The horizons for British river cruise fans are extremely narrow at the moment, especially for those who want to avoid quarantine on return from European countries. Realistically, there’s just a handful of possibilities left for this season.
But what about a staycation river cruise? Gloucester-based English Holiday Cruises was ready to go on August 10, the four-star MV Edward Elgar sporting a VisitEngland ‘We’re good to go’ sticker, which means it’s met all the Covid-19 protocols set by the national tourist board.
The 22-passenger ship, England’s biggest hotel boat, plies the Severn, Britain’s longest river, and the Gloucester and Sharpness Canal, offering cruises of two, three, four, five and six nights, with the last departure of this season on October 29. I’ve joined the six-night ‘Severn Wonders’ voyage to get a flavour of river cruising with a quintessentially English flavour.
I’ve done three cruises since lockdown eased, one in Greece, one in Germany and this one, and the protocols on Edward Elgar are the most thorough. Cruises begin with a temperature check and health questionnaire on the quayside in Gloucester – and after that, our temperatures are taken at breakfast every day.
Normally, you’d eat at communal tables after a few drinks in the bar. Now, tables are spaced out according to travel ‘bubbles’ with an almost floor-to-ceiling plastic divider between each table. Six is the largest group size allowed; it has been the limit anyway since August 10 but now falls in line with the government’s new protocols.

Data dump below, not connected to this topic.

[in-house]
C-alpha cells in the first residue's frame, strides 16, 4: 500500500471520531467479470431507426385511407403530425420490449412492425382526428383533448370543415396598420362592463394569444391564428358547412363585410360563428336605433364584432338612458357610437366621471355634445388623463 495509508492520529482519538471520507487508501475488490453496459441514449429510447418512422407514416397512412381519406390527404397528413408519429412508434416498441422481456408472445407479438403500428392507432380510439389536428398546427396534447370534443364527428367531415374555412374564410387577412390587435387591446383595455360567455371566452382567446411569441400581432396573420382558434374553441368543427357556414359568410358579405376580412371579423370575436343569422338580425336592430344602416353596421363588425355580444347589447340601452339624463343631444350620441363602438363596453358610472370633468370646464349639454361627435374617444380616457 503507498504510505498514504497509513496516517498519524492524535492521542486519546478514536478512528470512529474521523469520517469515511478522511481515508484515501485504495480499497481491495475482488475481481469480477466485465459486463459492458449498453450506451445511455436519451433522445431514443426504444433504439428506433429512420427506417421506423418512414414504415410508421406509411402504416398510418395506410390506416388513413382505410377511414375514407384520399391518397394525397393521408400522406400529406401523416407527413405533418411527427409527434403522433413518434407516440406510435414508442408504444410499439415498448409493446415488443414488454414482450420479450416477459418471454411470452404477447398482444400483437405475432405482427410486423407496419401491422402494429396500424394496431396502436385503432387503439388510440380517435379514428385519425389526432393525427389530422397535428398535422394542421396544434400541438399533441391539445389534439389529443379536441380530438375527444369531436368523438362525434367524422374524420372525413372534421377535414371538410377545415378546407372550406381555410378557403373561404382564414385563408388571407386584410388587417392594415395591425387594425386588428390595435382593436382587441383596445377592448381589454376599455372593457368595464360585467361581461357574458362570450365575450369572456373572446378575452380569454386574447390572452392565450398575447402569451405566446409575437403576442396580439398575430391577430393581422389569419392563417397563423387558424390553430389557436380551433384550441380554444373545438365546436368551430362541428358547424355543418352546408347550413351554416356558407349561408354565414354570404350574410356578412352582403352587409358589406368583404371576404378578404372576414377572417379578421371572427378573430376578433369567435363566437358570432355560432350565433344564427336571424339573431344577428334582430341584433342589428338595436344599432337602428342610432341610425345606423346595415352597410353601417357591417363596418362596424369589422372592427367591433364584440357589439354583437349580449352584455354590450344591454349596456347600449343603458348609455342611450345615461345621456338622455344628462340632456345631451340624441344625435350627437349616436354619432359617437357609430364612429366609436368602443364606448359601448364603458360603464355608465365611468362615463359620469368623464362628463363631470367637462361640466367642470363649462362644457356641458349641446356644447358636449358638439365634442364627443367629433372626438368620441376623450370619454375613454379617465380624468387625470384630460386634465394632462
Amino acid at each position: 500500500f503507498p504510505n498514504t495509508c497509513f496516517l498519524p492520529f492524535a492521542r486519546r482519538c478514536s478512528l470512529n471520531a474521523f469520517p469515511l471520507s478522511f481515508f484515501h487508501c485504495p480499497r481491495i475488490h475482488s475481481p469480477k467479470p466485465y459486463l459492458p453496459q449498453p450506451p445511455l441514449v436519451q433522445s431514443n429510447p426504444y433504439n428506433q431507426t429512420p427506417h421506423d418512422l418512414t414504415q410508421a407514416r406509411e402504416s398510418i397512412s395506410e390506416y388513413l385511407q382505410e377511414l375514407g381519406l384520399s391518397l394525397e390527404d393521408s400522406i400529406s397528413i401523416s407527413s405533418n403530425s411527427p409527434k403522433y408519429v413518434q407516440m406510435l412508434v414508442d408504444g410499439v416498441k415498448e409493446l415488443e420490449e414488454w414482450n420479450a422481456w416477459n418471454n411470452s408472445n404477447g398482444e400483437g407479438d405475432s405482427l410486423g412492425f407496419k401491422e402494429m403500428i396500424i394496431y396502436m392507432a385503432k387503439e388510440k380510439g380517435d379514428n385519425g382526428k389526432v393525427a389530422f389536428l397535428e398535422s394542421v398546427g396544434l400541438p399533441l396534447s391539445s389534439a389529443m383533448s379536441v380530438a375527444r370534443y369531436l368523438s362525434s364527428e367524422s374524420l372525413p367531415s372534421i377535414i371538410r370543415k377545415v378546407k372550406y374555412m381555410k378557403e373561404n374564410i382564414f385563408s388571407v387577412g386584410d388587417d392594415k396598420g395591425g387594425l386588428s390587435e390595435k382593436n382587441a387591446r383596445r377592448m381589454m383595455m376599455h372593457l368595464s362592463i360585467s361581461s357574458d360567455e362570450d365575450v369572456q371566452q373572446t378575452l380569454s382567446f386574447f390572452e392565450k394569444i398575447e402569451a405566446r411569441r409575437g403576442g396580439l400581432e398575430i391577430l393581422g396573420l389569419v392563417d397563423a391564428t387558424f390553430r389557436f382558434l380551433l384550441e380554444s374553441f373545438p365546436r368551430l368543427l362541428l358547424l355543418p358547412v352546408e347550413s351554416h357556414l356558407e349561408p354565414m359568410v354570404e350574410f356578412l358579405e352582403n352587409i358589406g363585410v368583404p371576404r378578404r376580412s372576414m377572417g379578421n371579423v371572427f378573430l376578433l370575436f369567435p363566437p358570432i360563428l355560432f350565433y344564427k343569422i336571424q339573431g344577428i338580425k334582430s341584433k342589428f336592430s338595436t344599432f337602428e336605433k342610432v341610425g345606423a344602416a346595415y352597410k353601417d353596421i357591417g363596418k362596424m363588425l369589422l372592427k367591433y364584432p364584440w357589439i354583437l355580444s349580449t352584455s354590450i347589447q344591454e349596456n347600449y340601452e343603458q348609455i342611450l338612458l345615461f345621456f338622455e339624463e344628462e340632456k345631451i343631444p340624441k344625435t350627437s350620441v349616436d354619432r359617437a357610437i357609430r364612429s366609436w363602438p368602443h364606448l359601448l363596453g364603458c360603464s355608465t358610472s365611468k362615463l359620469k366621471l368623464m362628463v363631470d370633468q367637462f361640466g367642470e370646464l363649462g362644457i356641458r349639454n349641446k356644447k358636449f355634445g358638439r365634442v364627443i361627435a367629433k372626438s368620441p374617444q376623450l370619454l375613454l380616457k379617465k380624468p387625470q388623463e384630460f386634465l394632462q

Because of this new table arrangement, the bar is taken up with two dining tables so is for now, effectively, an extension of the dining area. Everything you do in this public space – reading, eating, enjoying a cocktail – takes place in your own little booth. A flask of hot water for tea, drinking water, tea bags and milk are always available in each booth.
Each table has a tray to one side, where you place used crockery, so the waiter doesn’t have to lean over anybody. Inside your booth, you can take off your mask but it has to be worn while walking around the ship. It’s a strange feeling, greeting neighbours through a screen, but you get used to it.
There are hand sanitiser dispensers dotted around, single-use menus for the whole cruise, laminated sheets with excursion information and a one-way system marked with arrows on the carpet. On the upper deck, which is open to the elements, masks aren’t required.
All 11 cabins are on the lower deck and are all the same. They’re compact, with fixed beds in an L shape, but are actually very comfortable. There’s more hand sanitiser in each cabin and a pack of masks and in the bathroom, cleaning wipes.
Passengers have to opt in to having their cabin cleaned, the idea being to minimise the number of people entering each room. If you go for the DIY approach and want clean towels, you fill in a form, put the used ones in a basket in the corridor and replacements arrive, plastic-wrapped.